Roberts realizes lifetime dream as host of Wide World of Sports

Media Watch

January 11, 1996|By Milton Kent

It's fitting that "Wide World of Sports," which kicks off its 35th season Saturday (Channel 2, 4:30 p.m.) and is television's longest-running anthology series, presents a new host, Robin Roberts, who embodies the kind of variety "Wide World" is known for.

"Because I've done so many different things in 'SportsCenter' and in my career . . . they [the producers] can throw anything at me and I'll be able to handle it," said Roberts. "In all the conversations I've had with [producer] Curt [Gowdy Jr.] and [executive producer] Jack O'Hara, it's about the versatility that I bring to the show. They're going to utilize it. I'm not going to just sit in a studio and read lead-ins to different sporting events."

Roberts, an ESPN fixture, takes over a "Wide World" franchise that doesn't quite carry the buzz that it used to, in part because of entities like ESPN and because sports like figure skating and gymnastics, once regular staples of "WWOS" now draw big ratings on their own.

"It hasn't lost its stature among those of us in broadcasting and those of us who know the show, but it's one that some people are now aware that it's still on, perhaps," said Roberts. "I've gotten a couple of people, that, when they've read about it, have asked me, 'Is it still on?' "

Even so, Roberts says the show will be what people have come to expect, right down to original host Jim McKay's reading of the opening credo, to the ski jumper who takes a plunge off the platform to a series of world championships from sports that are off the beaten track, like luge and snowboarding."

"It ain't broke. I'm not coming in to fix anything. It's a show that has stood on its own for 35 years," said Roberts. "To now be the host of it is breathtaking. I grew up watching Jim McKay and never in a gazillion years, growing up in Mississippi wearing pigtails did I think I would host it."

The premiere program will present coverage of the Nutrasweet World Challenge of Champions figure skating ladies and pairs competition as well as the presentation of the show's "Athlete of the Year" award, which goes to cyclist Miguel Indurain of Spain, who won his fifth straight Tour de France last summer.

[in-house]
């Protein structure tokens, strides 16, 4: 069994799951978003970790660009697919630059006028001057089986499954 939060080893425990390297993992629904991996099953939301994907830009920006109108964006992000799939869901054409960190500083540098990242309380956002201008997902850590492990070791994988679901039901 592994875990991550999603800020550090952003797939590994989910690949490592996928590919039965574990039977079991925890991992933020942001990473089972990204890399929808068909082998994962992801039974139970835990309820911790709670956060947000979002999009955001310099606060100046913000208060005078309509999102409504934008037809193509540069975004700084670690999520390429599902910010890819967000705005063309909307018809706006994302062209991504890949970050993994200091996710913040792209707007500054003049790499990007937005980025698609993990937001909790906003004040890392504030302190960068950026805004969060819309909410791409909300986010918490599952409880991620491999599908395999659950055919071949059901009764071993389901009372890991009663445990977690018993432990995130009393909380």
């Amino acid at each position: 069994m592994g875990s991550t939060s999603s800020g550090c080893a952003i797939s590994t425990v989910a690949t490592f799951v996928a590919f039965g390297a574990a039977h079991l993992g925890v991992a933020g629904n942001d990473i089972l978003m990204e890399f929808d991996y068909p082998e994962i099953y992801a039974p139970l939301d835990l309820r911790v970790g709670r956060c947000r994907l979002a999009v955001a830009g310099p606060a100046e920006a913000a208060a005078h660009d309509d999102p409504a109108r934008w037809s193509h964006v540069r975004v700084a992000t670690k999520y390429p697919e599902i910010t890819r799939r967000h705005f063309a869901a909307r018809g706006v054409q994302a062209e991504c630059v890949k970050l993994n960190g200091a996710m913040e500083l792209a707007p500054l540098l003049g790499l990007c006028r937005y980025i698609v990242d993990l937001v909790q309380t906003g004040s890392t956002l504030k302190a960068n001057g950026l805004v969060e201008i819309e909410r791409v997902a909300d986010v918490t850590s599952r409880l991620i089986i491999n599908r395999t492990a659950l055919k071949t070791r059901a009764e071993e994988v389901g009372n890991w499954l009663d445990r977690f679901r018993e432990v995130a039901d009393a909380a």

Cabin fever's cure

There were millions of people cooped in their homes Sunday with little to do but watch the snowfall and playoff football, as a check of the ratings indicate, thanks to numbers furnished by Channel 11 ratings researcher Sharon Walz, this week's sole and official (and thankfully not snowbound) "Media Watch" ratings provider.

The blizzard drove up viewing levels past last season's Super Bowl. For instance, during the time last Sunday's Indianapolis-Kansas City game was on, nearly three of every four homes that have television sets in town were watching them.

Not surprisingly, the Colts-Chiefs game was the big ratings winner for Channel 11, attracting a 24.6 rating and 33 share of the audience, the biggest football rating of the 1995-96 season. Channel 45's Philadelphia-Dallas game, which preceded the Colts-Chiefs, drew a 19.2/27.

With the threat of more snow this weekend, Sunday's conference championships could do even better.

Boitano joins ABC

ABC has added former Olympic gold medalist Brian Boitano as a figure skating commentator, the network announced yesterday.

Boitano, who won the gold medal in 1988, one of 60 titles he's captured, will make his debut during ABC's coverage of the U.S. Figure Skating Championships next Saturday, and also will work the World Figure Skating Championships in March.

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